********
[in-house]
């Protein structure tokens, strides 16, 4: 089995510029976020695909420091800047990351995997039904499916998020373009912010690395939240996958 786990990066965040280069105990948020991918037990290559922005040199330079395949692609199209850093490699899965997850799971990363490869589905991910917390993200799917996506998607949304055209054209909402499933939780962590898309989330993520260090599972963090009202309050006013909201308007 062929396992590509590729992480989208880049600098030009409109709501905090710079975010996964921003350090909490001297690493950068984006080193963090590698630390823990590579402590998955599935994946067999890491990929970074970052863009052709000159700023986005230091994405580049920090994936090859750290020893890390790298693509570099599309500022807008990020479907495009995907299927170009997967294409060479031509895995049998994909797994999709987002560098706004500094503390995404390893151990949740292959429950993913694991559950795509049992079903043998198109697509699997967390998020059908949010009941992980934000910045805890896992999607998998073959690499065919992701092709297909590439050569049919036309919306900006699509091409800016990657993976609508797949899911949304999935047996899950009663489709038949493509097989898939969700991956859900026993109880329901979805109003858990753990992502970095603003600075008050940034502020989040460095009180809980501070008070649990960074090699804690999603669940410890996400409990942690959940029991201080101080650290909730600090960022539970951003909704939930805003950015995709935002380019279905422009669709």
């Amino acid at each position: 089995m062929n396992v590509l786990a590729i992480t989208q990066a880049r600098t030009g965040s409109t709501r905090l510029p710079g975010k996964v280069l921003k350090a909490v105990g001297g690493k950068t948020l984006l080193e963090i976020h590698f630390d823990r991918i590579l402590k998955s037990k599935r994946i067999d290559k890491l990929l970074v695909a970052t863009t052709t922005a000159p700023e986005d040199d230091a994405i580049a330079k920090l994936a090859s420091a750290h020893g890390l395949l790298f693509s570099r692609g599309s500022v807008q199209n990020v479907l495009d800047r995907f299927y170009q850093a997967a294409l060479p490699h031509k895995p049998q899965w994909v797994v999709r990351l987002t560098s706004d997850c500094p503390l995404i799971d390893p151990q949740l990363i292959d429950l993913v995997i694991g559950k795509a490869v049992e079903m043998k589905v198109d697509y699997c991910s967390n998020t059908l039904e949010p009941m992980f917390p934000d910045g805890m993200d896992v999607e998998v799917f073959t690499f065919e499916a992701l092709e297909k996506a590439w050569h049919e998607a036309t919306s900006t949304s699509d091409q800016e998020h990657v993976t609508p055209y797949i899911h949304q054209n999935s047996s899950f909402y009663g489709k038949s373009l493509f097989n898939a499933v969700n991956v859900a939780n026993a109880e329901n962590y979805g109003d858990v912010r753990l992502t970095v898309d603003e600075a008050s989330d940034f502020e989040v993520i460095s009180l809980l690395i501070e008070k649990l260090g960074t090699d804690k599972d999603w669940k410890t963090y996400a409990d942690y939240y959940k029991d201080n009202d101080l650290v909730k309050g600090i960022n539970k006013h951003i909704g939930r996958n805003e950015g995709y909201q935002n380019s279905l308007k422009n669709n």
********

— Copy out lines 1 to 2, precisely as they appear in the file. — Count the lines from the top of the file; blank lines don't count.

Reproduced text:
[in-house]
């Protein structure tokens, strides 16, 4: 089995510029976020695909420091800047990351995997039904499916998020373009912010690395939240996958 786990990066965040280069105990948020991918037990290559922005040199330079395949692609199209850093490699899965997850799971990363490869589905991910917390993200799917996506998607949304055209054209909402499933939780962590898309989330993520260090599972963090009202309050006013909201308007 062929396992590509590729992480989208880049600098030009409109709501905090710079975010996964921003350090909490001297690493950068984006080193963090590698630390823990590579402590998955599935994946067999890491990929970074970052863009052709000159700023986005230091994405580049920090994936090859750290020893890390790298693509570099599309500022807008990020479907495009995907299927170009997967294409060479031509895995049998994909797994999709987002560098706004500094503390995404390893151990949740292959429950993913694991559950795509049992079903043998198109697509699997967390998020059908949010009941992980934000910045805890896992999607998998073959690499065919992701092709297909590439050569049919036309919306900006699509091409800016990657993976609508797949899911949304999935047996899950009663489709038949493509097989898939969700991956859900026993109880329901979805109003858990753990992502970095603003600075008050940034502020989040460095009180809980501070008070649990960074090699804690999603669940410890996400409990942690959940029991201080101080650290909730600090960022539970951003909704939930805003950015995709935002380019279905422009669709």